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‘It didn’t seem like it was his forte’: Goldman Sachs CFO Marty Chavez is shifting roles after an unconvincing 18-month tenure

‘It didn’t seem like it was his forte’: Goldman Sachs CFO Marty Chavez is shifting roles after an unconvincing 18-month tenure

At Goldman Sachs, Marty Chavez’s reassignment ends an 18-month experiment with mixed results Dakin Campbell Sep. 13, 2018, 8:15 PM 0 facebook linkedin twitter email print Twitter.com/GoldmanSachs Marty Chavez’s reassignment as CFO of Goldman Sachs ends an 18-month tenure that was met with mixed reviews from analysts and investors.  Chavez will return to a new…


At Goldman Sachs, Marty Chavez’s reassignment ends an 18-month experiment with mixed results

Marty ChavezTwitter.com/GoldmanSachs

  • Marty Chavez’s reassignment as CFO of Goldman Sachs ends an 18-month tenure that was met with mixed reviews from analysts and investors. 
  • Chavez will return to a new role running the securities division in the midst of a technology overhaul, a mission that aligns well with his computer science background.
  • Chavez will hand the CFO’s books over to Stephen Scherr in early November. 

Marty Chavez is getting a do-over. 

The Goldman Sachs CFO, who was formerly the bank’s highest ranking technology executivewill give up his role and become one of three co-heads of the firm’s securities division in November,according to a memo sent to employees Thursday.

He’ll also become a vice chairman, filling a position most recently held by Pablo Salame, a vice chairman who also ran the securities division before leaving earlier this year. Both men are close to outgoing CEO Lloyd Blankfein.

Chavez’s shift caps an 18-month CFO tenure in which many investors, analysts and employees felt he often seemed out of his element. Some analysts grumbled that he wouldn’t appropriately answer their questions on the firm’s earnings calls. The company’s stock is on its worst losing streak since its 1999 initial public offering. 

“Marty is not a person who came up through the finance organization,” Autonomous Research’s Guy Moszkowski said in an interview. “Therefore, it didn’t seem like it was his forte and with this it looks like he’s going back to something that looks like much more of a natural fit.”

Chavez, a technologist at heart, got his start in Goldman’s commodities unit, J. Aron, and worked his way up through the securities division. In 2013, he took over the firm’s equities division just as it required a needed influx of engineering know-how. From there he became the firm’s chief information officer, a job that put him in charge of the engineers who make up roughly a quarter of the bank’s workforce.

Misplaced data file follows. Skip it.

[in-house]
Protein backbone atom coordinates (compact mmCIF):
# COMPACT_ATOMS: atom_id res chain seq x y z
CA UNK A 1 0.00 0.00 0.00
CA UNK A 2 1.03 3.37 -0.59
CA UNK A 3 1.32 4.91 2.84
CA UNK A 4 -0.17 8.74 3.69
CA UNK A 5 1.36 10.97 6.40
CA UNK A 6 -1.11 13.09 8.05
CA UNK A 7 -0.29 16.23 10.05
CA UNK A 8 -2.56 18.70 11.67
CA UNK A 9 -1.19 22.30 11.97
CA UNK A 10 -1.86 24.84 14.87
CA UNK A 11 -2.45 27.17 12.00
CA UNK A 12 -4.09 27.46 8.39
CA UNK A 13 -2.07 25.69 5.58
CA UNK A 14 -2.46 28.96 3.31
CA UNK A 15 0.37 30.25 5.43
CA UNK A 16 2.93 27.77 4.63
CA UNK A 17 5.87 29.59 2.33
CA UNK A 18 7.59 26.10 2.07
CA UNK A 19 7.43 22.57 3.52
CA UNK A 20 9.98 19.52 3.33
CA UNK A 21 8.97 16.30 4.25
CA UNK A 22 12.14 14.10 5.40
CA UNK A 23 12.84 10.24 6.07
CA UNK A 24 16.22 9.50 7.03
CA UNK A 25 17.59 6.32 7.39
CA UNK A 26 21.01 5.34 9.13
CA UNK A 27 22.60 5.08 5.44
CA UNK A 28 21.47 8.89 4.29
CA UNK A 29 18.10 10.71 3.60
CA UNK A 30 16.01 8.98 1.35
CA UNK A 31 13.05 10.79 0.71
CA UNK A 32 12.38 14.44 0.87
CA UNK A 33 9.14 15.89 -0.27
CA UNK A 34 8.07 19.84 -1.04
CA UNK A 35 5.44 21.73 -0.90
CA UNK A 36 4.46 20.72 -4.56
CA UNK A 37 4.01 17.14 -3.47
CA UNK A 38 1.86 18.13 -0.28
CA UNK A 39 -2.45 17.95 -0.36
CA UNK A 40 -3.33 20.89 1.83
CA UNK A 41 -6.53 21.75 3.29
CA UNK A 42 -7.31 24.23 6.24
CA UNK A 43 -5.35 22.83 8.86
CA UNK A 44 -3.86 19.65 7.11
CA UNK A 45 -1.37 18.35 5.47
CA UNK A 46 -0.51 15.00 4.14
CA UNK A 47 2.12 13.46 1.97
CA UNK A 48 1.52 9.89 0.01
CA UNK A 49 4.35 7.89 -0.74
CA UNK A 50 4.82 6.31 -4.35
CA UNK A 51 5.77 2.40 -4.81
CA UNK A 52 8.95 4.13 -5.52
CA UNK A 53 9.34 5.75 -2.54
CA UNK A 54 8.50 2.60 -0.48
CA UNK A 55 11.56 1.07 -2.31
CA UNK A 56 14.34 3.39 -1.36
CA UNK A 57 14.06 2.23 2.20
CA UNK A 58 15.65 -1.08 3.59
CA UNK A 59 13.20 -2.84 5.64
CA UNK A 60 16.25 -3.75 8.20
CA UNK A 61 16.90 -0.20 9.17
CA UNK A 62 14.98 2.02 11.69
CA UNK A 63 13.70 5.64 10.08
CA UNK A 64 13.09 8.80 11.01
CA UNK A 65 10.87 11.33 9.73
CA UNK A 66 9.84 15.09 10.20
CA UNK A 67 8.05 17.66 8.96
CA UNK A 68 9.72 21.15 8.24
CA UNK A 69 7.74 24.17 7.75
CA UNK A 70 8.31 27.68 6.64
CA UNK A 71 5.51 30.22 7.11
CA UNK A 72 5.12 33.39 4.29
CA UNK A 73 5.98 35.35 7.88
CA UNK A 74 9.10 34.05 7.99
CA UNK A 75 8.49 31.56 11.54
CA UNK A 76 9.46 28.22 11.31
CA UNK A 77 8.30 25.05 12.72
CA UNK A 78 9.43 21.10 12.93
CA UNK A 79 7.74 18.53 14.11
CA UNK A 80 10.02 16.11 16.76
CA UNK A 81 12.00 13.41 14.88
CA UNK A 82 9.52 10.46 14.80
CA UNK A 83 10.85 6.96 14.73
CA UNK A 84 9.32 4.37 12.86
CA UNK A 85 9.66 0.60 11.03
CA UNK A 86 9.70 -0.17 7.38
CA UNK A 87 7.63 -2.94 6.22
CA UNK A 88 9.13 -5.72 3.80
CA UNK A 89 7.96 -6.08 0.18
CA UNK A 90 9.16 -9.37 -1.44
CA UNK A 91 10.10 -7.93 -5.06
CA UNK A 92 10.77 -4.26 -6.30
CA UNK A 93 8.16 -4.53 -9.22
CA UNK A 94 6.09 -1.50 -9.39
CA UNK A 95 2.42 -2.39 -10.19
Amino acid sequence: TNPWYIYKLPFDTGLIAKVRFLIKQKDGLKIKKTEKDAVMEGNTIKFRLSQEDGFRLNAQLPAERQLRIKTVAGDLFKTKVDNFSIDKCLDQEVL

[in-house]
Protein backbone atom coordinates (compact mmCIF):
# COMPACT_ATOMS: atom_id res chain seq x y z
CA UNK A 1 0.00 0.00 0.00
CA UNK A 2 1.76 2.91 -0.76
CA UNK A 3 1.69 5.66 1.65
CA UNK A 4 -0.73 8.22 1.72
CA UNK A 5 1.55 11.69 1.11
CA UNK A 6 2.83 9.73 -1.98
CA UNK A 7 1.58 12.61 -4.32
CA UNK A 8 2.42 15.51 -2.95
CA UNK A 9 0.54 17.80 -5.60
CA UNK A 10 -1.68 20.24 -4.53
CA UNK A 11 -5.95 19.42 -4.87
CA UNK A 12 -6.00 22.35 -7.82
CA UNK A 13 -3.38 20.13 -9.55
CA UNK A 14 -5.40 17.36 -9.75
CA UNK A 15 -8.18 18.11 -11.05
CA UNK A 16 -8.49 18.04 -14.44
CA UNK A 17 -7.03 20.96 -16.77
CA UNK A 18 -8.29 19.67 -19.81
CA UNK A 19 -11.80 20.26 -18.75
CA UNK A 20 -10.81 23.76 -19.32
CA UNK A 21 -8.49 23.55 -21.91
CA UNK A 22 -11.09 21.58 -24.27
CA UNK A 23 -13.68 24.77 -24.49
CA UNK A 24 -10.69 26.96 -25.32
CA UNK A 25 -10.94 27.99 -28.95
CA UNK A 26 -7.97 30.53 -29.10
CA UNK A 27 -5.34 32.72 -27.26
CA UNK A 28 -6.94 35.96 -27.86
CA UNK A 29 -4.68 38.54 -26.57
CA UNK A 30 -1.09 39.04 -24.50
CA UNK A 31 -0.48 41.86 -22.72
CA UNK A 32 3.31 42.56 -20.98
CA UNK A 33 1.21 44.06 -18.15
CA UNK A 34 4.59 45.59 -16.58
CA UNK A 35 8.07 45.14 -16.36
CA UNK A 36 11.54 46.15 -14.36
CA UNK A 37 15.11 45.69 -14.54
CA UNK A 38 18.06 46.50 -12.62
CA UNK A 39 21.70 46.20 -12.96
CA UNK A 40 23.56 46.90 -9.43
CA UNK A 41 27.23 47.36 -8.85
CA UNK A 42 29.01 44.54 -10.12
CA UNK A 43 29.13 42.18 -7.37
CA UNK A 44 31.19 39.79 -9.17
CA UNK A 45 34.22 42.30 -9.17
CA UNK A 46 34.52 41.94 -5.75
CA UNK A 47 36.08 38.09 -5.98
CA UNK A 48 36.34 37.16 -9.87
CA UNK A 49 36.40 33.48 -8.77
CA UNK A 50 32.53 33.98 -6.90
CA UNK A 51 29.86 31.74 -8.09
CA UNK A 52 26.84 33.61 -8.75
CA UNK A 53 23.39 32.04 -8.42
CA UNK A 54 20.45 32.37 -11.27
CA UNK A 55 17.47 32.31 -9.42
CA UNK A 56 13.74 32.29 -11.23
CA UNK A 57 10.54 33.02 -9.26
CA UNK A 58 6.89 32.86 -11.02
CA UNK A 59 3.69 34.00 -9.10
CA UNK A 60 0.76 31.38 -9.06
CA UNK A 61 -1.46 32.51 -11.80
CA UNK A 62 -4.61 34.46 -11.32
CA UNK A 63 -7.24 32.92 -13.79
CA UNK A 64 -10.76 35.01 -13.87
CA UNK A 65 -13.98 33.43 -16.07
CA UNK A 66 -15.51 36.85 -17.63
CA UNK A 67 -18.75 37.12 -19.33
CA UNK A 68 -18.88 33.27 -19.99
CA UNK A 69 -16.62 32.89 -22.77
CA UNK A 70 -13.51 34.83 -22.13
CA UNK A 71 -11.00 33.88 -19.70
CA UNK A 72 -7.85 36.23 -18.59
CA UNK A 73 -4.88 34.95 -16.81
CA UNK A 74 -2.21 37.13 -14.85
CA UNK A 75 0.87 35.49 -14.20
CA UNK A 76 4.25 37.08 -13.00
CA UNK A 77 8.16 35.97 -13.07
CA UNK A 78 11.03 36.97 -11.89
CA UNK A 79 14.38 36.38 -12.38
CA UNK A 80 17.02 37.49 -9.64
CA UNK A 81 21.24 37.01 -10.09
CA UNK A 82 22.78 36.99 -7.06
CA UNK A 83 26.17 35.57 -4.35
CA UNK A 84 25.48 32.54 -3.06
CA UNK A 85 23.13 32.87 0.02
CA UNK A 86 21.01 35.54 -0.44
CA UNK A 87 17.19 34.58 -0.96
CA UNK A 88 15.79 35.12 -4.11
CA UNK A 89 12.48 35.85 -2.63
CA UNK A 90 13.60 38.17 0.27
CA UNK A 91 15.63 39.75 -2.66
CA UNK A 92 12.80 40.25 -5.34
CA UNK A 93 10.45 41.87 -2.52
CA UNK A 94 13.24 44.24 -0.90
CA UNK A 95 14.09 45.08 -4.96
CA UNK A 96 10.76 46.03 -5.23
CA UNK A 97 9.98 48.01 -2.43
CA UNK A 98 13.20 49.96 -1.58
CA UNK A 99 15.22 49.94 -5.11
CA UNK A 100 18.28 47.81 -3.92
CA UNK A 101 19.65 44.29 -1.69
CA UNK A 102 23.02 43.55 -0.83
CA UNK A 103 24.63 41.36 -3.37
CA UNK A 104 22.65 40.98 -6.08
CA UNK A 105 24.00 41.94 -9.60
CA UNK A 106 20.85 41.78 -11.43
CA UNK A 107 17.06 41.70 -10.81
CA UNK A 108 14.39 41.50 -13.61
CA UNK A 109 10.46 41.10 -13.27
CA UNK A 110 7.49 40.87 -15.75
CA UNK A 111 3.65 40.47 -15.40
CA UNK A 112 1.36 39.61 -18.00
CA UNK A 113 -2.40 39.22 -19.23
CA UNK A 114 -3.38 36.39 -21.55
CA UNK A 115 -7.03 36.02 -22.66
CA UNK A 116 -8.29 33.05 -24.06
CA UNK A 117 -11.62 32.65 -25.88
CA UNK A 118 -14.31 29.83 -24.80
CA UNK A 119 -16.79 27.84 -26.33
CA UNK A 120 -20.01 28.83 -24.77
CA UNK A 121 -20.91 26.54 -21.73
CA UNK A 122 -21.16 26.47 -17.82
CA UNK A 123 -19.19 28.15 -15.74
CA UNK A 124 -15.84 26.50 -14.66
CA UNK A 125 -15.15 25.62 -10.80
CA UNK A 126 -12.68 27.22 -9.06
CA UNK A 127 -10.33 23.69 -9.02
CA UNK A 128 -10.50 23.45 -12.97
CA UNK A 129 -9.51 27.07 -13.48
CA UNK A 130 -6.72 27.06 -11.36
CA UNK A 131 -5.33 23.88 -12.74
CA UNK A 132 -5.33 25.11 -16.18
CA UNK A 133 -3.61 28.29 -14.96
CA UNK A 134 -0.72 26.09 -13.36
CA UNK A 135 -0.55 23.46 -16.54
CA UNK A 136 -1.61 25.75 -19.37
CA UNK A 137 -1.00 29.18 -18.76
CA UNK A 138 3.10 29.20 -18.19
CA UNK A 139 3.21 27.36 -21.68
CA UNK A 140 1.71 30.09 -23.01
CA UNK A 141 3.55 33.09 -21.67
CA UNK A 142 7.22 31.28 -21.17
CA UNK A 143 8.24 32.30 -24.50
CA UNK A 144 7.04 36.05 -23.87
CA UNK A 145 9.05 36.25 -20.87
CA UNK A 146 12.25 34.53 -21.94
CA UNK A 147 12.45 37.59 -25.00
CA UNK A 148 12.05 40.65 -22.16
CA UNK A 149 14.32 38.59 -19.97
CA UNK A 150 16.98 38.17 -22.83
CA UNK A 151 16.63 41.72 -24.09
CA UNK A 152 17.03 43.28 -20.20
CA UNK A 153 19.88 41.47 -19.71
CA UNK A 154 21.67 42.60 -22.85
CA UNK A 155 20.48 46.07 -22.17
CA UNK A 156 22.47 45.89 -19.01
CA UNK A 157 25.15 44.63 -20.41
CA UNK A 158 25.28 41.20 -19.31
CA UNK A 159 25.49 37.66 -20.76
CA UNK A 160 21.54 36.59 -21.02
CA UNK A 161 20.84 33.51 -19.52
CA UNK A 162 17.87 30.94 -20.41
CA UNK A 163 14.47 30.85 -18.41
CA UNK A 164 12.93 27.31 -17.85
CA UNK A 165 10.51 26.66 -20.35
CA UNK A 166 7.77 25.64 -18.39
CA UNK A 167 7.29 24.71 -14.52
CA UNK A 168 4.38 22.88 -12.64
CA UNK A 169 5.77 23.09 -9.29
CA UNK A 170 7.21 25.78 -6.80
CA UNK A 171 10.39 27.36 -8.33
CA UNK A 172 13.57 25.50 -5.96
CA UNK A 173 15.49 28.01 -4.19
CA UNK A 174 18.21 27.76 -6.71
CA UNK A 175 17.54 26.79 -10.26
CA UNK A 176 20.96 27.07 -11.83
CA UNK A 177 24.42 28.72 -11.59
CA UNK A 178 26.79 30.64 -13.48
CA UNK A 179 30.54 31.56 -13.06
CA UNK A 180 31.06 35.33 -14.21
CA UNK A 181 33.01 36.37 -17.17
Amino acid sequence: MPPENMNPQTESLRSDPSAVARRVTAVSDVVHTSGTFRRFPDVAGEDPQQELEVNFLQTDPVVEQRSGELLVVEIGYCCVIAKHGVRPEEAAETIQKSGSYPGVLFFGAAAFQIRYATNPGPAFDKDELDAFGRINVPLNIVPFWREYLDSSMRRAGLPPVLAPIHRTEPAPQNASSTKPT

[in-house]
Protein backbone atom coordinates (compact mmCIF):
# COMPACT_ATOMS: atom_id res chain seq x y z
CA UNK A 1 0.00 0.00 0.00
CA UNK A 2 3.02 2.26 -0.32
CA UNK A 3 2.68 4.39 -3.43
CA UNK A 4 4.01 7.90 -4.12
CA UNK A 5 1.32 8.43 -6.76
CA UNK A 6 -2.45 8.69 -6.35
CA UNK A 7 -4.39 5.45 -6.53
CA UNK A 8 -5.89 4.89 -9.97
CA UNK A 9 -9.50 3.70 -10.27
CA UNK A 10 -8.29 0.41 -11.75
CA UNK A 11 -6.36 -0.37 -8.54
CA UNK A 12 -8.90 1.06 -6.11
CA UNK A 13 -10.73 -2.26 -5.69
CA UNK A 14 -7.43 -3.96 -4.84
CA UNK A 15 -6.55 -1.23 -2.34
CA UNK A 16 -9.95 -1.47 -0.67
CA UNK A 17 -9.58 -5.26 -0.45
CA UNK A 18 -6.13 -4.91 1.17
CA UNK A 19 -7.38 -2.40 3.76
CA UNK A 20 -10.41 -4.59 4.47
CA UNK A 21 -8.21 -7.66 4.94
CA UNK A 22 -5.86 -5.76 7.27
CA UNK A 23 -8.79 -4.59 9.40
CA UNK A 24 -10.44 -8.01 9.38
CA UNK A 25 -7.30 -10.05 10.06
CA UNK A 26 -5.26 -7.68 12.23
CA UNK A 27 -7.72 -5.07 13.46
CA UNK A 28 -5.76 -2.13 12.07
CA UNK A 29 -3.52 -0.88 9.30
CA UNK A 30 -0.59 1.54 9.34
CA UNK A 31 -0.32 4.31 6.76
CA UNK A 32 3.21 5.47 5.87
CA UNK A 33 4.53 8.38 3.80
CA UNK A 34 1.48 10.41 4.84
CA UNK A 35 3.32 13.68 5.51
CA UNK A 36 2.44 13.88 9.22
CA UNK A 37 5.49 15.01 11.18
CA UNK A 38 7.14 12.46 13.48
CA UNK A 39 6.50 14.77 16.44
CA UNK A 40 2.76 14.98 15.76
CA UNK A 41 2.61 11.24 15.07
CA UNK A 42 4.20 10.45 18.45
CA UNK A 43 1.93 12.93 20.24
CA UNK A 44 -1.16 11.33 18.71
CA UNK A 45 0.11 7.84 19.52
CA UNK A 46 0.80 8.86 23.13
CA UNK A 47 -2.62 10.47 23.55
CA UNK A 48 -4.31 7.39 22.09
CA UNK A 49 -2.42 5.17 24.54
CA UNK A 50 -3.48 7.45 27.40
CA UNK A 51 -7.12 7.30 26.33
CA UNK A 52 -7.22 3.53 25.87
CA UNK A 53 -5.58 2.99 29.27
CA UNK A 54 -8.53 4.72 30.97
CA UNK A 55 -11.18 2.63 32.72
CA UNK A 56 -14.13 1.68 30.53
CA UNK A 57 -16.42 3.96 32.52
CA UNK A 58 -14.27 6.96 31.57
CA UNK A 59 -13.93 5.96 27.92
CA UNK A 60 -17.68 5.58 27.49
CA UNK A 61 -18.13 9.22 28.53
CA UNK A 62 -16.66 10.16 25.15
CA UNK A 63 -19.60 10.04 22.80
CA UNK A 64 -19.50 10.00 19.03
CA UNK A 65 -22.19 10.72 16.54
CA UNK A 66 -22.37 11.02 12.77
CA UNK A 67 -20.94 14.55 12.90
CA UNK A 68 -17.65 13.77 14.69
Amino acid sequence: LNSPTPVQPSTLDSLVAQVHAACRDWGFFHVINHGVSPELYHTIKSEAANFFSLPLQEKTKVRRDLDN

It was here that he began really pushing for an overhaul of the securities division’s technology approach, putting his weight behind a project to automate trading workflow known as Marquee. 

When Blankfein tapped Chavez for the CFO’s job, he replaced Harvey Schwartz who had held the role for four years. Chavez worked to get up-to-speed quickly for his new role, asking his team in the first few months on the job to design dashboards for his iPad so that he could answer finance-related questions more quickly. 

But his first days were rocky. In April 2017, Chavez’s first as the CFO, Goldman turned in a trading performance that ranked among the worst on Wall Street, even as competitors showed good results. He was left trying to explain the gap and left many wanting answers. 

This year, the firm was forced to halt stock buybacks in the second quarter after last year’s corporate tax cuts reduced its capital levels. Investors assigned some of the blame toChavez’s navigation of the stress test process, though the tax cuts were out of his control.  

With his move back to the securities division he’ll be able to focus more on Marquee, the firm’s vision for the future of Wall Street. He’ll be replaced as CFO by Stephen Scherr, the head of the consumer and commercial banking division, in November. Scherr will give up his title leading Goldman’s growing consumer bank, though Moszkowski said he wasn’t worried about that project losing steam. 

“It had been launched before he came into that job and it’s well launched and well on its way now,” the analyst said. “I don’t see it losing momentum because of this move.”

In other announcements, the bank said investment banking co-head John Waldron would become president and chief operating officer, the de facto right hand man to incoming CEO David Solomon. The two men have worked closely together since their days at Bear Stearns in the 1990s. 

Goldman’s board, which was set to meet today, was briefed on the changes and signed off on them earlier today, according to a person with knowledge of those discussions. 

Get the latest Goldman Sachs stock pricehere.

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